The review, covering New Zealand’s 11 biggest banks, was unveiled by the regulator and central bank today. The report states “conduct and culture issues do not appear to be widespread in banks in New Zealand at this point in time. However, we are concerned about banks’ lack of proactivity in identifying and remediating conduct issues and risks in their business”.
The review also calls for banks to remove volume and value-based sales incentives, and revise “incentive structures for frontline salespeople and through all layers of management”. It says "most banks have acknowledged the need to make significant changes to their incentive schemes". It comes as a separate FMA inquiry into sales incentives is due to be published on November 15. RBNZ governor Adrian Orr said banks would be asked to show how they had implemented suggestions. Banks need to address individual concerns about them by March 2019.
Retail banks have avoided the most unfavourable comparisons to their Australian counterparts in the review, launched following Australia’s Royal Commission into financial services misconduct. The Royal Commission exposed misconduct within the country’s banking groups, including the owners of New Zealand’s “big four”.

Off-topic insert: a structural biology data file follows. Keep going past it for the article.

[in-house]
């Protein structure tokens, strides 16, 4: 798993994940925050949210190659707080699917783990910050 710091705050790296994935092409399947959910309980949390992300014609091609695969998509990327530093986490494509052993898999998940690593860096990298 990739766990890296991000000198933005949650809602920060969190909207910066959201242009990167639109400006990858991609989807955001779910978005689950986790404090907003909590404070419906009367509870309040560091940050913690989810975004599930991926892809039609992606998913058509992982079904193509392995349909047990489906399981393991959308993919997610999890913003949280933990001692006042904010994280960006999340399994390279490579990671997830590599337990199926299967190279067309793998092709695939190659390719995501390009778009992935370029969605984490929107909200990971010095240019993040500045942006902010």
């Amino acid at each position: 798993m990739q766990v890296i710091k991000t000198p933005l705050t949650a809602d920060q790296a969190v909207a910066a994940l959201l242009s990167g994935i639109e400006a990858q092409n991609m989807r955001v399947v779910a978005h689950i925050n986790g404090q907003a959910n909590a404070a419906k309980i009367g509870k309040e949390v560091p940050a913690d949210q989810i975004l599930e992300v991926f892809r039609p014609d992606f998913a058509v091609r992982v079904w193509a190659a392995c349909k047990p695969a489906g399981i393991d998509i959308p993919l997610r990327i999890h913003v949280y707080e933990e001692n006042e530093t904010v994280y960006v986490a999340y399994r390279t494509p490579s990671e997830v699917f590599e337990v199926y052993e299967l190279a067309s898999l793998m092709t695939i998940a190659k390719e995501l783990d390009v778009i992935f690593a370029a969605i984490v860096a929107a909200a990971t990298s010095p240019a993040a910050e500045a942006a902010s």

The FMA and Reserve Bank found “significant weaknesses in the governance and management of conduct risks” at the banks and suggested there was a “lack of proactivity” identifying and remediating conduct risks and issues.
The report also found a “small number” of conduct issues across the 11 banks. Yet “oversight, controls, and processes” on conduct risk were viewed to be the main problem.
The report identified several key areas for improvement, including greater board accountability, prioritising identification of issues and speeding up remediation, investing in systems and controls, and improving reporting channels and whistleblower processes.
The FMA and Reserve Bank also proposed tougher bank regulation. They believe “current regulatory settings do not provide sufficient scope for regulators to hold banks to account for their conduct”.
Adrian Orr, Reserve Bank Governor, said: “To promote a sound and efficient financial system, banks have a responsibility to ensure customers receive products and services they understand. These products and services must be suited to customers’ needs on an ongoing basis. Failure in this responsibility exposes customers, banks, and the wider economy to unnecessary risk – as dramatically demonstrated by the recent Global Financial Crisis.”